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Ahead of Print -Accuracy of Herdsmen Reporting versus Serologic Testing for Estimating Foot-and-Mouth Disease Prevalence - Volume 20, Number 12—December 2014 - Emerging Infectious Disease journal - CDC

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Ahead of Print -Accuracy of Herdsmen Reporting versus Serologic Testing for Estimating Foot-and-Mouth Disease Prevalence - Volume 20, Number 12—December 2014 - Emerging Infectious Disease journal - CDC

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Volume 20, Number 12—December 2014


Accuracy of Herdsmen Reporting versus Serologic Testing for Estimating Foot-and-Mouth Disease Prevalence

Kenton L. MorganComments to Author , Ian G. Handel, Vincent N. Tanya, Saidou M. Hamman, Charles Nfon1, Ingrid E. Bergman, Viviana Malirat, Karl J. Sorensen, and Barend M. de C. Bronsvoort
Author affiliations: University of Liverpool, Neston, Wirral, UK (K.L. Morgan)University of Edinburgh, Roslin, Scotland, UK (I.G. Handel, B.M. de C. Bronsvoort)Institute of Agricultural Research for Development, Ngaoundéré, Cameroon (V.N. Tanya, S.M. Hamman, C. Nfon)Ministry of Scientific Research and Innovation, Yaoundé, Cameroon (V.N. Tanya)Pan American Foot and Mouth Disease Center, Rio de Janeiro, Brazil (I.E. Bergman, V. Malirat)Danish Veterinary Institute for Virus Research, Kalvehave, Denmark (K.J. Sorensen);Instituto de Ciencia y Tecnología Dr. César Milstein, Buenos Aires, Argentina (I.E. Bergman, V. Malirat)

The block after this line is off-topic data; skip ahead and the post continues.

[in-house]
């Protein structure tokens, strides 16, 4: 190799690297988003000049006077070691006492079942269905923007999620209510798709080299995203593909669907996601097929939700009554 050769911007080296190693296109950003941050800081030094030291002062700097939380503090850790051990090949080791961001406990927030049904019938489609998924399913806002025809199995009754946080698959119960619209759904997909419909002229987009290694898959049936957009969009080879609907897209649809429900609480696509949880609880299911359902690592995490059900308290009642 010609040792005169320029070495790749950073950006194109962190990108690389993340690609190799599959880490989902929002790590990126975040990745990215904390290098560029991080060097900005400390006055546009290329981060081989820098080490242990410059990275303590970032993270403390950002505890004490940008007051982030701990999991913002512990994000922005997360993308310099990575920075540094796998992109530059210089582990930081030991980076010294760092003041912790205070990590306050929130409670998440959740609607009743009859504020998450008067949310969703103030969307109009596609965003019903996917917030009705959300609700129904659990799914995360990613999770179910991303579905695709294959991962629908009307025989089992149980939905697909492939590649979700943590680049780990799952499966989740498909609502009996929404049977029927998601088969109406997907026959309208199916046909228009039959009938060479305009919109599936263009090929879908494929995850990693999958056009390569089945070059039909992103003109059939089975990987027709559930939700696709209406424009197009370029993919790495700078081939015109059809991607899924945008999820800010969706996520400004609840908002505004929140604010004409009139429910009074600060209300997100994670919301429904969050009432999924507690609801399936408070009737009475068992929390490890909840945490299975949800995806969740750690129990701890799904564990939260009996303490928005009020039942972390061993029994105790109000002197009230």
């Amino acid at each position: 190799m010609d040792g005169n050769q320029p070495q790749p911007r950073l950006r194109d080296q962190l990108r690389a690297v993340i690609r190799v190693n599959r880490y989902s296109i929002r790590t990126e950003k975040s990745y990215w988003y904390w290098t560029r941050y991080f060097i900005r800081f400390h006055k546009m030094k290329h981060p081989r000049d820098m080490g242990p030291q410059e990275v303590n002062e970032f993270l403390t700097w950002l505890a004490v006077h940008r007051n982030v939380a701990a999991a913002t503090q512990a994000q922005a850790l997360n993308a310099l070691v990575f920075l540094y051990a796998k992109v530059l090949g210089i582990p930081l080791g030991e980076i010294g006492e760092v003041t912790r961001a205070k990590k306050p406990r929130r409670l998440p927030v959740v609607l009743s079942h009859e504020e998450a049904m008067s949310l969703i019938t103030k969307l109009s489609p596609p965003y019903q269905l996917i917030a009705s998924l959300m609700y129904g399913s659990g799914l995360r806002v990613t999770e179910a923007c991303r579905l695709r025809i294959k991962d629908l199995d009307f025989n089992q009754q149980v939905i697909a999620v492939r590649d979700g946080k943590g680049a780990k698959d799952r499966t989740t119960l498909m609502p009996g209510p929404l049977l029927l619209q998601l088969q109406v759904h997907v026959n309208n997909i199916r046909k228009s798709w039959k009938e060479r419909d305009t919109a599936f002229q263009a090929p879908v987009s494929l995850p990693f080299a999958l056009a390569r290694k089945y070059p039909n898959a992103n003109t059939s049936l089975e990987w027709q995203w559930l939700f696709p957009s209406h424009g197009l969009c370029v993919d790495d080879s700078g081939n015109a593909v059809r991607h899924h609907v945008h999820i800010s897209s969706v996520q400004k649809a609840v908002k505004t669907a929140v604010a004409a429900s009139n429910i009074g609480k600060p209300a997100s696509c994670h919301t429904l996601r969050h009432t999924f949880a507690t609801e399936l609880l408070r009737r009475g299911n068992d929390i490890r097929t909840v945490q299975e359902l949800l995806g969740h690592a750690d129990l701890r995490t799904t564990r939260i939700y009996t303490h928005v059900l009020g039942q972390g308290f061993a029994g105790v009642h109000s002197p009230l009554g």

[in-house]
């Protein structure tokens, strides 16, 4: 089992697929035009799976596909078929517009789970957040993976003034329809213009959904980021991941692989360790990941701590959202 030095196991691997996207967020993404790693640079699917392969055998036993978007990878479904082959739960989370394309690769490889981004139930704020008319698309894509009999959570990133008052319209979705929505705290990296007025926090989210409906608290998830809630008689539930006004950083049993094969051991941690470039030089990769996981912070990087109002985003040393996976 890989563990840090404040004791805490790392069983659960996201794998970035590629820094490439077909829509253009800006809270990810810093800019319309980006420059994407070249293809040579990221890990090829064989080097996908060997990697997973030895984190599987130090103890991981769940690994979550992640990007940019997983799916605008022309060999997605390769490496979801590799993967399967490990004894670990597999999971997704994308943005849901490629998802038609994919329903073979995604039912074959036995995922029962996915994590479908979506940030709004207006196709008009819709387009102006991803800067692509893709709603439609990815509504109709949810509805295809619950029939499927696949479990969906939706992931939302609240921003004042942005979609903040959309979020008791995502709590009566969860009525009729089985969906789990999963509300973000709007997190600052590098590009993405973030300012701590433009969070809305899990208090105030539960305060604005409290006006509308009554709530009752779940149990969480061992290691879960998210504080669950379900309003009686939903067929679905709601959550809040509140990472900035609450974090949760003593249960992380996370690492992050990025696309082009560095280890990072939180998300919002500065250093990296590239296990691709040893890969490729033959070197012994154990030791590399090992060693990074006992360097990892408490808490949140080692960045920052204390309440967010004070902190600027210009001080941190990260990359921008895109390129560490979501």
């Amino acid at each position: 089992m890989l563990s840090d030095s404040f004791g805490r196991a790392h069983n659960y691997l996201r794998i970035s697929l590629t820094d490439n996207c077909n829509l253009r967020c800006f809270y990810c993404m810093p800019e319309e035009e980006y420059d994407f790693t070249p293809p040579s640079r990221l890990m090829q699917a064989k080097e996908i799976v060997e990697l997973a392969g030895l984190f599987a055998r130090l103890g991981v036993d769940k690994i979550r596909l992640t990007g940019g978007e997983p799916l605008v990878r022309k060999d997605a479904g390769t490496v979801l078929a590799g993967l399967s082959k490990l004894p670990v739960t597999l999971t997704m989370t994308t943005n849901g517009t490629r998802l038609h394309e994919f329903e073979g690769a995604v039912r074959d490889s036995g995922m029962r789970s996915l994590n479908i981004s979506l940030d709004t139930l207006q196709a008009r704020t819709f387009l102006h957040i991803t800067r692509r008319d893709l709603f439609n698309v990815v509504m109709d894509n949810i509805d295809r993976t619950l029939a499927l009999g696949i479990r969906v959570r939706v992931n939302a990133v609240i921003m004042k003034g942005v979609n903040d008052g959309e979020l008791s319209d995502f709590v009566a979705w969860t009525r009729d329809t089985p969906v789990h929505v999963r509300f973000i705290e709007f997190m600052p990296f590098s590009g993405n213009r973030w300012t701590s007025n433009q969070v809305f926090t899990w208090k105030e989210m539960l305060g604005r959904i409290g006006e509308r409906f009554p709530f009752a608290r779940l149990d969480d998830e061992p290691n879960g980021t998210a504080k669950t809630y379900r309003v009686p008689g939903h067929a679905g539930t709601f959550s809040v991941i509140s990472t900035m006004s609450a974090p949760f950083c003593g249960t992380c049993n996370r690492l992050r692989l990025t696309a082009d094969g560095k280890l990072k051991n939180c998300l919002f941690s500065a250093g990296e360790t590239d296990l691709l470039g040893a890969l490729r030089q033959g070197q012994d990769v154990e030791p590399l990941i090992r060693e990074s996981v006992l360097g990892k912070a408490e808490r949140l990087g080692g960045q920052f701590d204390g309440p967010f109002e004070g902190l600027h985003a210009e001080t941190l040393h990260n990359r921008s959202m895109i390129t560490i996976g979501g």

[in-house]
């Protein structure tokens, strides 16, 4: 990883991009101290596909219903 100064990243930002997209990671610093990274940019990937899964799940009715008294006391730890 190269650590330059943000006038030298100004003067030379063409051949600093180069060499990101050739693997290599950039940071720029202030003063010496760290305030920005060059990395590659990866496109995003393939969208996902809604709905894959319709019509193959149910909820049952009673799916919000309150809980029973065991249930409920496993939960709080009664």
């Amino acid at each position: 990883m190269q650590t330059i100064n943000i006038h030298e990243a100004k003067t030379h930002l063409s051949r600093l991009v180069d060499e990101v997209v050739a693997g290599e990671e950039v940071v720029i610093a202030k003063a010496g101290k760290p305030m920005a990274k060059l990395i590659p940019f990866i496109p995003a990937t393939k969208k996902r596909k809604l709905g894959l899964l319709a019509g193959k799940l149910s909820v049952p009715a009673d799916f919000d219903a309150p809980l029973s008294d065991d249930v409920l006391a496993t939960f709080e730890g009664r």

Herdsman-reported disease prevalence is widely used in veterinary epidemiologic studies, especially for diseases with visible external lesions; however, the accuracy of such reports has not been validated. Thus, we used latent class analysis in a Bayesian framework to compare sensitivity and specificity of herdsman reporting with virus neutralization testing and use of 3 nonstructural protein ELISAs for estimates of foot-and-mouth disease (FMD) prevalence on the Adamawa plateau of Cameroon in 2000. Herdsman-reported estimates in this FMD-endemic area were comparable to those obtained from serologic testing. To harness to this cost-effective resource of monitoring emerging infectious diseases, we suggest that estimates of the sensitivity and specificity of herdsmen reporting should be done in parallel with serologic surveys of other animal diseases.